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Top 10 local search insights of 2017

Is it just me, or does it seem time flies faster in the local search industry? Another year has gone by, with many changes and developments to boot. Here’s a list of my top 10 insights from 2017:
1. Customer data is the new competitive edge
SMBs often feel at a competitive disadvantage compared to larger companies who benefit from scale at every level, including the purchase of search advertising or other marketing services. Data is helping even the playing field as it emphasizes quality over quantity.
Better data resulting in better targeting means that local businesses experience lower costs, higher conversion rates and greater ROI. And while targeting is not a new strategy, what’s new is the access to and quality of data.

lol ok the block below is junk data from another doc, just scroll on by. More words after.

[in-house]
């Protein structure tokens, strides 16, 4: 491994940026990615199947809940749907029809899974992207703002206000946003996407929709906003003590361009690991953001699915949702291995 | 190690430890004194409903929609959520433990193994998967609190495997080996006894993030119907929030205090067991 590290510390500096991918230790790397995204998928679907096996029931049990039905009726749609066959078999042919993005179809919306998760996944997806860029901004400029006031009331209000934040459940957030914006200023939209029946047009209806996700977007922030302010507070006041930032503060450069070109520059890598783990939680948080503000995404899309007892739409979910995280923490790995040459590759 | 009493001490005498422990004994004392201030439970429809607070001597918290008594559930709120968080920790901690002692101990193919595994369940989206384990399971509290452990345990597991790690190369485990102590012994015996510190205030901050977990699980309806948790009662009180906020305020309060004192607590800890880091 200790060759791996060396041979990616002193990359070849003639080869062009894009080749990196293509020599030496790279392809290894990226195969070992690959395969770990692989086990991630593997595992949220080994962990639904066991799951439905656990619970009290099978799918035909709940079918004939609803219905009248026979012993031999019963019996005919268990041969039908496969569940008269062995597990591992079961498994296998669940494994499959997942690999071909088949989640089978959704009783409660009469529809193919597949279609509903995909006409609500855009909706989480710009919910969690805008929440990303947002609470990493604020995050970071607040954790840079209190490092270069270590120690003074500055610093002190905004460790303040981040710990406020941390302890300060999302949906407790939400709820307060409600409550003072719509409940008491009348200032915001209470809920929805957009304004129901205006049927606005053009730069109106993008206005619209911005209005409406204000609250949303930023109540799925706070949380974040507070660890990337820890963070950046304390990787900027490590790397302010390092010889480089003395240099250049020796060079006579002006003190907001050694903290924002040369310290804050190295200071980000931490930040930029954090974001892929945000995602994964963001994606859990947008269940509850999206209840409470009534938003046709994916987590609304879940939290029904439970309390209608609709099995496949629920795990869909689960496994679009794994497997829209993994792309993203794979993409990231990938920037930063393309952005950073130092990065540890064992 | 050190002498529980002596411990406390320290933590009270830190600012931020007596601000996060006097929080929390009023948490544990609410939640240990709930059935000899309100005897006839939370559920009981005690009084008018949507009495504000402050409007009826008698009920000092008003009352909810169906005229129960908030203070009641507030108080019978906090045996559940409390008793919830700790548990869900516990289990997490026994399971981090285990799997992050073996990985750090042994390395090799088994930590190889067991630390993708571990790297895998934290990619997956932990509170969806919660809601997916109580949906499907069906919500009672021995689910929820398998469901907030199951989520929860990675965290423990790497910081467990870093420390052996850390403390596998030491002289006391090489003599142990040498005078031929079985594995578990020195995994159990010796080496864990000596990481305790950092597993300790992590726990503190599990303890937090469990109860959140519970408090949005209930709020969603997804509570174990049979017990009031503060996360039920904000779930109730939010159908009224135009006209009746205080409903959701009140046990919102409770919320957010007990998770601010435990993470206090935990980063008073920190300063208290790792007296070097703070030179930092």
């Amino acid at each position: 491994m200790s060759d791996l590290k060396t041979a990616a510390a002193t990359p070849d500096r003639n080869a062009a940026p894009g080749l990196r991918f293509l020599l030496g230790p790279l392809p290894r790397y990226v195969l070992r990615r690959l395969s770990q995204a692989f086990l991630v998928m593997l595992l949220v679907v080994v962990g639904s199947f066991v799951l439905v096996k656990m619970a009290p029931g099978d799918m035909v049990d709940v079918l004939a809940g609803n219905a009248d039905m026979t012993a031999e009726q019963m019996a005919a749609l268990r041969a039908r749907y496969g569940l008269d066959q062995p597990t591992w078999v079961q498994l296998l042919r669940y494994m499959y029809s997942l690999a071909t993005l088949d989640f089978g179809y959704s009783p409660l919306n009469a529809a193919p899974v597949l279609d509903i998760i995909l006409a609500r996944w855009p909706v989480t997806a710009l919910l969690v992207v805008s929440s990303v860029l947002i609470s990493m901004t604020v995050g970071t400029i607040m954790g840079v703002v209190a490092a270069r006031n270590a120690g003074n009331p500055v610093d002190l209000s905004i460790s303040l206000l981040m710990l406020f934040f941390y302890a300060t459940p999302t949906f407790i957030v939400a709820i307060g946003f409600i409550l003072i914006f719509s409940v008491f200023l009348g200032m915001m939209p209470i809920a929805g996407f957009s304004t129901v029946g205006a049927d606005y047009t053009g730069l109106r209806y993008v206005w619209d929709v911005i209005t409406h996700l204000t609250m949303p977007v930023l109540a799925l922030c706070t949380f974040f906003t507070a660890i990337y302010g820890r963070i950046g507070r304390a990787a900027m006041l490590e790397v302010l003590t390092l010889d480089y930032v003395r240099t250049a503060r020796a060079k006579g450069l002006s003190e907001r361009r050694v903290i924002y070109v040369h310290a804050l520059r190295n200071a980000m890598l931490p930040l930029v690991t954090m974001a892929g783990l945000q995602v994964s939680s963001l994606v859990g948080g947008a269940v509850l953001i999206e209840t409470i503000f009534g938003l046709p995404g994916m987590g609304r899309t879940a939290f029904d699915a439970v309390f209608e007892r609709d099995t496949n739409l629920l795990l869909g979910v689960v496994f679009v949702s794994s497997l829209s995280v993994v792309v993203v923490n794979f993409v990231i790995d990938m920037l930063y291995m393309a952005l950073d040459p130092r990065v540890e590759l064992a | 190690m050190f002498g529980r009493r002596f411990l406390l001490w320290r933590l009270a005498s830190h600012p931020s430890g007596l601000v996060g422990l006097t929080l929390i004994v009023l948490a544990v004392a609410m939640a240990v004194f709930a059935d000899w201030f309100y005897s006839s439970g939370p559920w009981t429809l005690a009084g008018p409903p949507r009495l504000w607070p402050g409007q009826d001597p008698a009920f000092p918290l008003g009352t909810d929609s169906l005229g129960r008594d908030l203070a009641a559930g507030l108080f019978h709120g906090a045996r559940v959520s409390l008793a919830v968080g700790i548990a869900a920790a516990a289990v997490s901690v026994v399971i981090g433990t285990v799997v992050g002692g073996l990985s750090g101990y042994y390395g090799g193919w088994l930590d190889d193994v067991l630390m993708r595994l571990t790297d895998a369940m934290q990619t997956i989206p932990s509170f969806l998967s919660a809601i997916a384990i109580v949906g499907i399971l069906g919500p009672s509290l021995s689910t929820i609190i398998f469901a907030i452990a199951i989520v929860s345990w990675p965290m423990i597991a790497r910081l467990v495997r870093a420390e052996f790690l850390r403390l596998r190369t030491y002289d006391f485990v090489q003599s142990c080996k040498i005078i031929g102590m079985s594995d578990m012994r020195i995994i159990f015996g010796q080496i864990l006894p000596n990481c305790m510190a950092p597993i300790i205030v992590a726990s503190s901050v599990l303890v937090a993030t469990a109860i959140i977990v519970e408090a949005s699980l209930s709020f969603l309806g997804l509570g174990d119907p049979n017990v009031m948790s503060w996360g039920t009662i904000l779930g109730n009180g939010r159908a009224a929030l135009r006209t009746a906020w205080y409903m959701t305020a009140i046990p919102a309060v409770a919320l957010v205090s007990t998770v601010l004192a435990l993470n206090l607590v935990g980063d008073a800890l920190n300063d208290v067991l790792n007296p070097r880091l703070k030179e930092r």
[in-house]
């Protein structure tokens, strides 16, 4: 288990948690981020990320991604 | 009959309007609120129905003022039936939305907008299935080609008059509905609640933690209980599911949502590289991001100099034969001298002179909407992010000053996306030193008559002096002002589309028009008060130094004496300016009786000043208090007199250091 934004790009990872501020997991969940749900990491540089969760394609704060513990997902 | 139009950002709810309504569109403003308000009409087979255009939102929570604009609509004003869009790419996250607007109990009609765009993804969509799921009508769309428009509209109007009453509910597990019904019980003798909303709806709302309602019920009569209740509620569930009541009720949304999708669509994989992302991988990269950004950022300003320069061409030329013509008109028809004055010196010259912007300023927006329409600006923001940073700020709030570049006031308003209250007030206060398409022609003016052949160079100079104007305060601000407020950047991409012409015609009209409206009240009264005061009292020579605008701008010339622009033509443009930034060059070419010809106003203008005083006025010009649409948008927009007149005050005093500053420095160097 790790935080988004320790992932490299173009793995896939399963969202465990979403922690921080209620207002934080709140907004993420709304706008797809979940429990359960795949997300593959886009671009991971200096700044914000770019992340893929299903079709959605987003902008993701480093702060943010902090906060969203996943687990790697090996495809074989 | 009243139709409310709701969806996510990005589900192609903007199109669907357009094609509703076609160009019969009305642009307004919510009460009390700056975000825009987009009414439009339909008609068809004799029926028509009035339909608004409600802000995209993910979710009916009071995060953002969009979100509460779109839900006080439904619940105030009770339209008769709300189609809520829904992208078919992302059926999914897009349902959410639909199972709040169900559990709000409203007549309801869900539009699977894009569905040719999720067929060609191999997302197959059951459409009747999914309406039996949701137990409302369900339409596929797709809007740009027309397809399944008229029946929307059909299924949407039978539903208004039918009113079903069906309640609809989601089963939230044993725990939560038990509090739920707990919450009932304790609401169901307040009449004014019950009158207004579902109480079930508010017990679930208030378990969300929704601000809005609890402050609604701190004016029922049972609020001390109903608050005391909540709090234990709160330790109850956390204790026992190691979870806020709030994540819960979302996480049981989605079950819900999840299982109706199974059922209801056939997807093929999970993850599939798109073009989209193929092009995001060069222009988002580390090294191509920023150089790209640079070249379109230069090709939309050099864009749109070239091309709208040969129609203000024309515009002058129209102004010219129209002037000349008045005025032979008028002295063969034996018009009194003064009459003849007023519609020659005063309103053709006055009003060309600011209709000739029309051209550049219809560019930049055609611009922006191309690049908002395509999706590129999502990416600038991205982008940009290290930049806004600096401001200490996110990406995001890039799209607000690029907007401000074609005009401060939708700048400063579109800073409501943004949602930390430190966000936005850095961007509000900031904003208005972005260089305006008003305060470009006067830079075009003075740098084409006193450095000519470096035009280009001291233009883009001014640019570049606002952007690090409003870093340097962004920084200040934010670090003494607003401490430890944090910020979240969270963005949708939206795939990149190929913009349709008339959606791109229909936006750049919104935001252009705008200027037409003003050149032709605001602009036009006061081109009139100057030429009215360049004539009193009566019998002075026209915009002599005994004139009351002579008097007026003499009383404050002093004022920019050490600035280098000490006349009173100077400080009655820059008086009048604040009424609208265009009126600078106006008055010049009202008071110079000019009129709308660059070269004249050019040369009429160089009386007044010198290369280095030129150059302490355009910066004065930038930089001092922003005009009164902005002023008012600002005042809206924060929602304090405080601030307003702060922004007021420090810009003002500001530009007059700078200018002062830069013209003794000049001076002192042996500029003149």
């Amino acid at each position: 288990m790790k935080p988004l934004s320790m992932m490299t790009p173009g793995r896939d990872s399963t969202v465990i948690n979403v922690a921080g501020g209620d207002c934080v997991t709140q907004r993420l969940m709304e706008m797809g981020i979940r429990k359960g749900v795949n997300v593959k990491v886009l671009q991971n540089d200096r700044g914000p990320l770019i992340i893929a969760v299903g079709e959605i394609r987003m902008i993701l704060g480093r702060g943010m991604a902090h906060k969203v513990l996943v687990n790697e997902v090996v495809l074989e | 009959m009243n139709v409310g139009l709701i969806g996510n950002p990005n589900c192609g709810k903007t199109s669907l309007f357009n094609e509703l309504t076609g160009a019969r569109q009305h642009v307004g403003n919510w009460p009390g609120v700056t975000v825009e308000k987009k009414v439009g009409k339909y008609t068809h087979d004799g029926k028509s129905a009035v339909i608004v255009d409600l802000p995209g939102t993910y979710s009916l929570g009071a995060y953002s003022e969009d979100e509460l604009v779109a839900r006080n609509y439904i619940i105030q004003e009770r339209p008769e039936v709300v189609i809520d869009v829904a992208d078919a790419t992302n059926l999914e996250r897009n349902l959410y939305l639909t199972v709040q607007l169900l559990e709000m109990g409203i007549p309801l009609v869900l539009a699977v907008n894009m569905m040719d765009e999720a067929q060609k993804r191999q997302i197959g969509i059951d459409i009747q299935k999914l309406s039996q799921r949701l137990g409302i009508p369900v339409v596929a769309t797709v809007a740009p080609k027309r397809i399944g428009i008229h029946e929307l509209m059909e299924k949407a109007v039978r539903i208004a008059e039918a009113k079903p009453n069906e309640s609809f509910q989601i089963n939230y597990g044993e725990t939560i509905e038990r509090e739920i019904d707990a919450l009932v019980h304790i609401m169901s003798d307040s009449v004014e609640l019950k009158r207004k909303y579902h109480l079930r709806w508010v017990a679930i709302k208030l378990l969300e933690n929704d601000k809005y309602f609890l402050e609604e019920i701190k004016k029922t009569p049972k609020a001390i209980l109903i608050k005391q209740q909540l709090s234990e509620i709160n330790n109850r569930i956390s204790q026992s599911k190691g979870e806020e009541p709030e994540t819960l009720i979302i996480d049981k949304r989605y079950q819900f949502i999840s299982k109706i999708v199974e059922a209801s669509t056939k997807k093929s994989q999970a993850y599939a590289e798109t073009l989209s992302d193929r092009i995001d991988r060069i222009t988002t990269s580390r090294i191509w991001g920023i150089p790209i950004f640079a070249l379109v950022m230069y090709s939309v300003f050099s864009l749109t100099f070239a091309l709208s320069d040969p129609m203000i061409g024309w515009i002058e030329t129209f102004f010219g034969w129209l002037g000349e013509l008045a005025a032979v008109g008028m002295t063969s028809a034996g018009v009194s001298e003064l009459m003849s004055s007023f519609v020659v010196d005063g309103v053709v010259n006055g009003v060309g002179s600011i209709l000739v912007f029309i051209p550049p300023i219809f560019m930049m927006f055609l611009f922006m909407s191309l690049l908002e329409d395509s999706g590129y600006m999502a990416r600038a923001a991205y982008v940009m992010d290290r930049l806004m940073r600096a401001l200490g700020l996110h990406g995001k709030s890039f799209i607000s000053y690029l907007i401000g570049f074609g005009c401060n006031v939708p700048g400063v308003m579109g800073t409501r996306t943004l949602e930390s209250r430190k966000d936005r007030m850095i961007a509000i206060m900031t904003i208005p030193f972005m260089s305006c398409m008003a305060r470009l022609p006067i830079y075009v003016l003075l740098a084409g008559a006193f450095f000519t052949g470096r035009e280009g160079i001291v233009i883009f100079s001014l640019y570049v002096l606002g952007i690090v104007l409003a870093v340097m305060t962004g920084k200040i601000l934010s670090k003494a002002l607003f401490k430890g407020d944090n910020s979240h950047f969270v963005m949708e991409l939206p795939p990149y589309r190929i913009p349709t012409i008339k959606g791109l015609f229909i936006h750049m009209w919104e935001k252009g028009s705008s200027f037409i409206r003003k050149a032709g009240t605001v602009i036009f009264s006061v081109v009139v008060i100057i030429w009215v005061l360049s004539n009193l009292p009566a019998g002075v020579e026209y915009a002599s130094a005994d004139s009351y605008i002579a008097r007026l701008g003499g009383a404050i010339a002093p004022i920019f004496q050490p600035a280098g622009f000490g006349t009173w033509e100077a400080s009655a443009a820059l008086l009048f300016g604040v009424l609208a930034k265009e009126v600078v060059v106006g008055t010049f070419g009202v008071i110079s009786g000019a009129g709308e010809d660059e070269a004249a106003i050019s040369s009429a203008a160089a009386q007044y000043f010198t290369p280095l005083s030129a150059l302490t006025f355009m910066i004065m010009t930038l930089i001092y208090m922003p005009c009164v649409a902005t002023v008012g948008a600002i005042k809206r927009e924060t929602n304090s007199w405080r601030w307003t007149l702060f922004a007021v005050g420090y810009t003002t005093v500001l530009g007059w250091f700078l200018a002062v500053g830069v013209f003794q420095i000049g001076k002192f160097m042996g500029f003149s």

Just as the price of technology drops with increased adoption, data will be cheaper, more accurate and more insightful. The Internet of Things (IoT) is driving growth in data much faster than what could be achieved by

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SEO ranking factors for 4 business verticals and what they mean for local businesses

SEO for local business has gone through a number of changes. First, local businesses had to figure out Google’s algorithm so that their websites would appear in search results. Next came local search ranking factors that emphasized location-based factors. Now, it seems Google updates will require a new look at vertical-specific ranking factors.
This isn’t really a third wave of SEO — rather, it’s an evolution of Google’s general ranking factors. Consistent with attaining its goal of providing consumers with search results that best match what they are looking for and content that will be most helpful, Google looks more deeply and more specifically at factors that determine search results.